October 17, 2003


The Six Dilemmas of the Moderate Islamist (Michael Vlahos, 10/16/2003, Tech Central Station)

Editor's note: This article is the first of a two-part series on moderate Islamists and American strategy. This emerged from a Johns Hopkins University Applied Physics Lab meeting with moderate Islamists. It does not try to speak for moderate Islamists, but rather to how they talk about their dilemmas. The discussion was frank and open, so as a courtesy the guests are not named, and only sparely quoted.
Moderate Islamists could ultimately decide if America wins or loses its "War on Terror." Victory depends on their support, and thus also on our support of them, but in the end as well on the support of Muslims everywhere.
Why? Because Islam is in the throes of renewal and the Muslim World is changing. Moreover we cannot genetically modify Muslim societies so they become happy American replicants. The change must be in Islam itself, and the question is will it be a radical purification or a moderate reinterpretation?
But what exactly is a "moderate Islamist?" The moderate Islamist should not be confused with the moderate Muslim. The moderate Muslim is the kind of Muslim America likes. Americans are comfortable with moderate religiosity; so like the quiet churchgoer, we would prefer Muslims who are not above, for example, knocking back an occasional beer. But this is not what we should expect. Islam is a demanding religion -- and a demanding way of life. Islamic renewal will be full of piety and passion.
The moderate Islamist, like the radical Islamist, seeks to renew the Muslim World -- not help it relax. The Islamist is dedicated to the Islamic cause, and he is an active proselyte. Thus moderate Islamists like radical Islamists are dedicated to change within and expansion of the Muslim World. But unlike the radicals they reject the path of aggressive struggle, or Jihad. Moderate Islamists would renew their faith and their world instead through Islamic reinterpretation, or Ijtihad.
Moderate Islamists are thus self-proclaimed leaders -- clerics and scholars -- in the renewal of Islam. The moderate Islamist is highly educated, in contrast to many radical Islamists. The moderate Islamist is also receptive to Western ideas -- but selectively receptive. Ultimately the moderate Islamist must compete with the radical Islamist for authority among Muslims. It is this competition that will decide how Islam changes.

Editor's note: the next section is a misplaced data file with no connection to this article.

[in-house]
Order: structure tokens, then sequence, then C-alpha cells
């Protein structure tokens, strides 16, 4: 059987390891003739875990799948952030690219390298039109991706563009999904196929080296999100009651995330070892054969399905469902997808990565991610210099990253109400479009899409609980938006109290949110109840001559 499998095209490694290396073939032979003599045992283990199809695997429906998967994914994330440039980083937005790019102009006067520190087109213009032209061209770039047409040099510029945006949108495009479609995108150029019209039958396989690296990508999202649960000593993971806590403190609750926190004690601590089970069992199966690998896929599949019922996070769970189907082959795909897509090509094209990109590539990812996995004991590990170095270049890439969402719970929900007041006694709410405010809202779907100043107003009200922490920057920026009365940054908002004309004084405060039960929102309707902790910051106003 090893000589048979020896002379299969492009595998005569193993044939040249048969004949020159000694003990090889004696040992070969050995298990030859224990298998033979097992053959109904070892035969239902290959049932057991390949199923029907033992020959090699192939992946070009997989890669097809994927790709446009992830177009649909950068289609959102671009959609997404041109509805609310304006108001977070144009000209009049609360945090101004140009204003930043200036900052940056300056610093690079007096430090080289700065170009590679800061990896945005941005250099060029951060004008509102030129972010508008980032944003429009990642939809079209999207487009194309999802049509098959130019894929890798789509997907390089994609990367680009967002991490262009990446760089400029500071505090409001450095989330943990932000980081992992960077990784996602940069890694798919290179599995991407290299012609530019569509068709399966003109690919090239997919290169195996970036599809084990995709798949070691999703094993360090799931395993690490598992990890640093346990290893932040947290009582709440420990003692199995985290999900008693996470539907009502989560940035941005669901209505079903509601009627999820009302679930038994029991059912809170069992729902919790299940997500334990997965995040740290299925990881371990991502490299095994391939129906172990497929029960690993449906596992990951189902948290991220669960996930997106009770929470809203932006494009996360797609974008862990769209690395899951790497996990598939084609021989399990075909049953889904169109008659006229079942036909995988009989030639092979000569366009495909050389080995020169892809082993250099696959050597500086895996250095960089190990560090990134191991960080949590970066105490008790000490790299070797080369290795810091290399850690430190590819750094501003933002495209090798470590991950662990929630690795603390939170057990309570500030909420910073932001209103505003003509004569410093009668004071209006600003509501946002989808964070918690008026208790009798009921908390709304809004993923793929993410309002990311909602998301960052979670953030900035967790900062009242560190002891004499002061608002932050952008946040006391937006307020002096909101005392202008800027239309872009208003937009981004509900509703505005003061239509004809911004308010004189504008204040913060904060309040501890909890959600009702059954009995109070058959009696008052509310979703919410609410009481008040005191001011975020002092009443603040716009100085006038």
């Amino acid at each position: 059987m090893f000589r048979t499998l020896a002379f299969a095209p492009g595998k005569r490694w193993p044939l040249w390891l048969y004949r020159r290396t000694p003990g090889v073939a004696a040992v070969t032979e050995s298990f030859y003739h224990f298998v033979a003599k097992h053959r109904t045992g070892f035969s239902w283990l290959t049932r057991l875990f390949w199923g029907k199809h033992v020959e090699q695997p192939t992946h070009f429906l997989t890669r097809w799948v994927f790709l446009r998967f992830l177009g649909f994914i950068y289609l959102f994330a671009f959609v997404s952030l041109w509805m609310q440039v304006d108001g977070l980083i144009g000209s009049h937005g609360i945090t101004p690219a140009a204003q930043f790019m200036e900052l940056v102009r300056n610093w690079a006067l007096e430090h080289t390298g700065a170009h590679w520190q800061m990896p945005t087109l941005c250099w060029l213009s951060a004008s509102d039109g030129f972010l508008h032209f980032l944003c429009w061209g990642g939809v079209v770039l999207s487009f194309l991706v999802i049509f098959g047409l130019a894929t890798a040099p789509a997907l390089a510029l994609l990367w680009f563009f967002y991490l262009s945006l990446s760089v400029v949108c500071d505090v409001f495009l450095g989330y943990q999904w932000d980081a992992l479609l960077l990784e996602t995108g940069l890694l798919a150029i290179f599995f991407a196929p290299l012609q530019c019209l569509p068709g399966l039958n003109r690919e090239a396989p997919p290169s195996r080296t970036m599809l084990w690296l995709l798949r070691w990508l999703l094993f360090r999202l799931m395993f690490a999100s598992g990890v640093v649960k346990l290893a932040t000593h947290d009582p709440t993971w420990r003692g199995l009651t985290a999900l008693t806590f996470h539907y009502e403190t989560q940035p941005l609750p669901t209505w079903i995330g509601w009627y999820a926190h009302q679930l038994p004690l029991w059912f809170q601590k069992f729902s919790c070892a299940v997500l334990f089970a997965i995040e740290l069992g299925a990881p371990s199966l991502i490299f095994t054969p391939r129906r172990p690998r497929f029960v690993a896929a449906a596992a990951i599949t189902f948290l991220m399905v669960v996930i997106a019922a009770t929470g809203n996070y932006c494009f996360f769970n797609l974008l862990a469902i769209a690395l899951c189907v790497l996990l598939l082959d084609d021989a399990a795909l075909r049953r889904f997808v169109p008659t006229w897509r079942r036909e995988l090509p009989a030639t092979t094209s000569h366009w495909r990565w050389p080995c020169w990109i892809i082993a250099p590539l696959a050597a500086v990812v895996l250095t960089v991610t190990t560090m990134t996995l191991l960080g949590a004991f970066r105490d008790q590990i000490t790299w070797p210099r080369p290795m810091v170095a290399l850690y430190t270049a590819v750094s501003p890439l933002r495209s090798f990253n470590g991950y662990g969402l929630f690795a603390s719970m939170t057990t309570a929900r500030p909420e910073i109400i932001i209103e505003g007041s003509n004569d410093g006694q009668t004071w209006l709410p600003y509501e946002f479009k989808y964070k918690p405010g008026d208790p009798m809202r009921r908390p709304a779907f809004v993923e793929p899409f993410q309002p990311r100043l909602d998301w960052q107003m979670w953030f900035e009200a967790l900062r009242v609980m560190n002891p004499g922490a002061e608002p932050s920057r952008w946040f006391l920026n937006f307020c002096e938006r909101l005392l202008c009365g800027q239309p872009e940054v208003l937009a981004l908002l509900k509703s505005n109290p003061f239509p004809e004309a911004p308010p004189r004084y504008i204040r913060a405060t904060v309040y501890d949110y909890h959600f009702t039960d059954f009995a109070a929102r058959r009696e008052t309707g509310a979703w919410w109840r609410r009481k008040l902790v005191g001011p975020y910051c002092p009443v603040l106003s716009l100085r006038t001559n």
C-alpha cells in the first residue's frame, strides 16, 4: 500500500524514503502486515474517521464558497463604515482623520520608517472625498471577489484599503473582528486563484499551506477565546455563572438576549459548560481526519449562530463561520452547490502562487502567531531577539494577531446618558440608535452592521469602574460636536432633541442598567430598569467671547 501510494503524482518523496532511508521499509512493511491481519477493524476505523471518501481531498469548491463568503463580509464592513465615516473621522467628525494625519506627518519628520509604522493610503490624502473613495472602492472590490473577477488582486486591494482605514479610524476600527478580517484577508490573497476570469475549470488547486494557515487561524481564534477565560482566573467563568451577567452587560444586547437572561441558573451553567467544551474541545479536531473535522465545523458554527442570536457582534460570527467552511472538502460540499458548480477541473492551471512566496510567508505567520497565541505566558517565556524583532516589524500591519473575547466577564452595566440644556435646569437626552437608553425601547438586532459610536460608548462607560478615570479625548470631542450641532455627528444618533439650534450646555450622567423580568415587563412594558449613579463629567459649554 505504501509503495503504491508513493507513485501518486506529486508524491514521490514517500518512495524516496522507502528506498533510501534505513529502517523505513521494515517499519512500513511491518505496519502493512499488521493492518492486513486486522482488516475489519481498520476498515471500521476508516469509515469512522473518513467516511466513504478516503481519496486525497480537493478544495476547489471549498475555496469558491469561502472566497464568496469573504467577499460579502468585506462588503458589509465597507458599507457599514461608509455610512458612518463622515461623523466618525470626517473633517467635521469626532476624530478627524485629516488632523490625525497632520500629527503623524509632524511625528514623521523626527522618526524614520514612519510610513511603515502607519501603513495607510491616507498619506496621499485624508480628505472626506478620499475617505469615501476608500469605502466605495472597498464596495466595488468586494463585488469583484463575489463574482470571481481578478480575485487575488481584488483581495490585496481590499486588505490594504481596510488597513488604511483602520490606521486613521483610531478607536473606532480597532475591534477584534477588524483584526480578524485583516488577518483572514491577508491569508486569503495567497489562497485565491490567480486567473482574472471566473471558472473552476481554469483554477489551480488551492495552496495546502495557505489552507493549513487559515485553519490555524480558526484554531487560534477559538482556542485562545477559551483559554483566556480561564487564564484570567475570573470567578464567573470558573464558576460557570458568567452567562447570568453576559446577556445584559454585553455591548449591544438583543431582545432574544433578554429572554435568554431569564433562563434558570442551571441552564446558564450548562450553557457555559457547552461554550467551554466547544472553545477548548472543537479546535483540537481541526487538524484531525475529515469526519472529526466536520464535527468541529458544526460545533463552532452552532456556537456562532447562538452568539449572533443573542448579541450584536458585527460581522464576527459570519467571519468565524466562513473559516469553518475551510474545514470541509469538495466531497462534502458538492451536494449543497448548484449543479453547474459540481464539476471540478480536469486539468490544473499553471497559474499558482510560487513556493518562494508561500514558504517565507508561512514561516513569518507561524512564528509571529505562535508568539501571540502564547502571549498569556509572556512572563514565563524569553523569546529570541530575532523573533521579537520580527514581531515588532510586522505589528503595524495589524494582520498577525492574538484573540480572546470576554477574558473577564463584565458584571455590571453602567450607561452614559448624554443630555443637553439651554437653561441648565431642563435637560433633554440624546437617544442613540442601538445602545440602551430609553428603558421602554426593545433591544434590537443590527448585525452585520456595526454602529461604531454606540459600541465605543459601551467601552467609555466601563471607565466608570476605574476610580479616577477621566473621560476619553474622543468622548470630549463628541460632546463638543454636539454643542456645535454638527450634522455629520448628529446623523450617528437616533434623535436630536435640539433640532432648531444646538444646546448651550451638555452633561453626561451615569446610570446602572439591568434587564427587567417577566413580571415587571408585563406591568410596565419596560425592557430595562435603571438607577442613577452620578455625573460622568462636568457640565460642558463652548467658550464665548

But the moderate Islamist is at a disadvantage. Moderate Islamists face six dilemmas that threaten to undermine their cause.

You need only look at the sinkhole Europe is becoming to see why moderates in the Islamic world are hostile to the full panoply of Enlightenment modernity, but you have to wonder about the chances of slow and sensible reform succeeding. The conservative American Revolution is the exception--the nihilistic French the rule.

Posted by Orrin Judd at October 17, 2003 1:03 PM

I was working late last night and took a cab home. Muslim driver, obviously traditional in accent and taxi decoration. He was eating and apologized because he was fasting during daylight for Ramadan. This led to a great conversation about the joy of the holiday (which moved me)and how non-Muslims should wish Muslims a happy Ramadan (Apparently, "Happy Ramadan!" does it.). Ended with a classic North American conversation about how fantastic Canada is and how lucky we are to have so many peoples and faiths that get along. I saw no insincerity (and I'm a cynical lawyer).

What the heck are we all supposed to think?

Posted by: Peter B at October 17, 2003 7:21 PM